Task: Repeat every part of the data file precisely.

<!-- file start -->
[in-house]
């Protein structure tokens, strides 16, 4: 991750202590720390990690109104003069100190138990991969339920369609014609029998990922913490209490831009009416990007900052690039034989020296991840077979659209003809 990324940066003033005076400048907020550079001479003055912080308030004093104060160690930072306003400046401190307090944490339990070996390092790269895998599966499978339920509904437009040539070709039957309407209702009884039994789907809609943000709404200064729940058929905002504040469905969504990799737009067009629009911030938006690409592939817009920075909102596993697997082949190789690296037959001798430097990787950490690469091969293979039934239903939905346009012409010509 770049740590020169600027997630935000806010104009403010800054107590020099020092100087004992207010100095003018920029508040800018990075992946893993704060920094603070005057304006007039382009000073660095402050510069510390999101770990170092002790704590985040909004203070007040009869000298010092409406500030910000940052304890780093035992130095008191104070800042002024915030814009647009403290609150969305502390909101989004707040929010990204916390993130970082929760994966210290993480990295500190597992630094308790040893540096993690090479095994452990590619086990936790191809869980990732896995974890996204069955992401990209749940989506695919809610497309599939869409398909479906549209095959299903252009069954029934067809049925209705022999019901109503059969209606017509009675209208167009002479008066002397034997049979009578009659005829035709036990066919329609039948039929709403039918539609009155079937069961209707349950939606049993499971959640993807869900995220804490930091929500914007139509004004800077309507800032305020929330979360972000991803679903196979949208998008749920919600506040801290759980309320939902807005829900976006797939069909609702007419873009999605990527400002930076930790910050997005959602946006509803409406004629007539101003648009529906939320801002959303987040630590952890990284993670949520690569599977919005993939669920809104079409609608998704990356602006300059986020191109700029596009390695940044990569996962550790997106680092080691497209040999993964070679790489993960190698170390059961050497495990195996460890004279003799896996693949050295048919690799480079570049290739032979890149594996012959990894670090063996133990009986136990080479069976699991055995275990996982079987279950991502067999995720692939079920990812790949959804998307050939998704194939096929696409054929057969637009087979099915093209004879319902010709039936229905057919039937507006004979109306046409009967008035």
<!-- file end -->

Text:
[in-house]
């Protein structure tokens, strides 16, 4: 991750202590720390990690109104003069100190138990991969339920369609014609029998990922913490209490831009009416990007900052690039034989020296991840077979659209003809 990324940066003033005076400048907020550079001479003055912080308030004093104060160690930072306003400046401190307090944490339990070996390092790269895998599966499978339920509904437009040539070709039957309407209702009884039994789907809609943000709404200064729940058929905002504040469905969504990799737009067009629009911030938006690409592939817009920075909102596993697997082949190789690296037959001798430097990787950490690469091969293979039934239903939905346009012409010509 770049740590020169600027997630935000806010104009403010800054107590020099020092100087004992207010100095003018920029508040800018990075992946893993704060920094603070005057304006007039382009000073660095402050510069510390999101770990170092002790704590985040909004203070007040009869000298010092409406500030910000940052304890780093035992130095008191104070800042002024915030814009647009403290609150969305502390909101989004707040929010990204916390993130970082929760994966210290993480990295500190597992630094308790040893540096993690090479095994452990590619086990936790191809869980990732896995974890996204069955992401990209749940989506695919809610497309599939869409398909479906549209095959299903252009069954029934067809049925209705022999019901109503059969209606017509009675209208167009002479008066002397034997049979009578009659005829035709036990066919329609039948039929709403039918539609009155079937069961209707349950939606049993499971959640993807869900995220804490930091929500914007139509004004800077309507800032305020929330979360972000991803679903196979949208998008749920919600506040801290759980309320939902807005829900976006797939069909609702007419873009999605990527400002930076930790910050997005959602946006509803409406004629007539101003648009529906939320801002959303987040630590952890990284993670949520690569599977919005993939669920809104079409609608998704990356602006300059986020191109700029596009390695940044990569996962550790997106680092080691497209040999993964070679790489993960190698170390059961050497495990195996460890004279003799896996693949050295048919690799480079570049290739032979890149594996012959990894670090063996133990009986136990080479069976699991055995275990996982079987279950991502067999995720692939079920990812790949959804998307050939998704194939096929696409054929057969637009087979099915093209004879319902010709039936229905057919039937507006004979109306046409009967008035």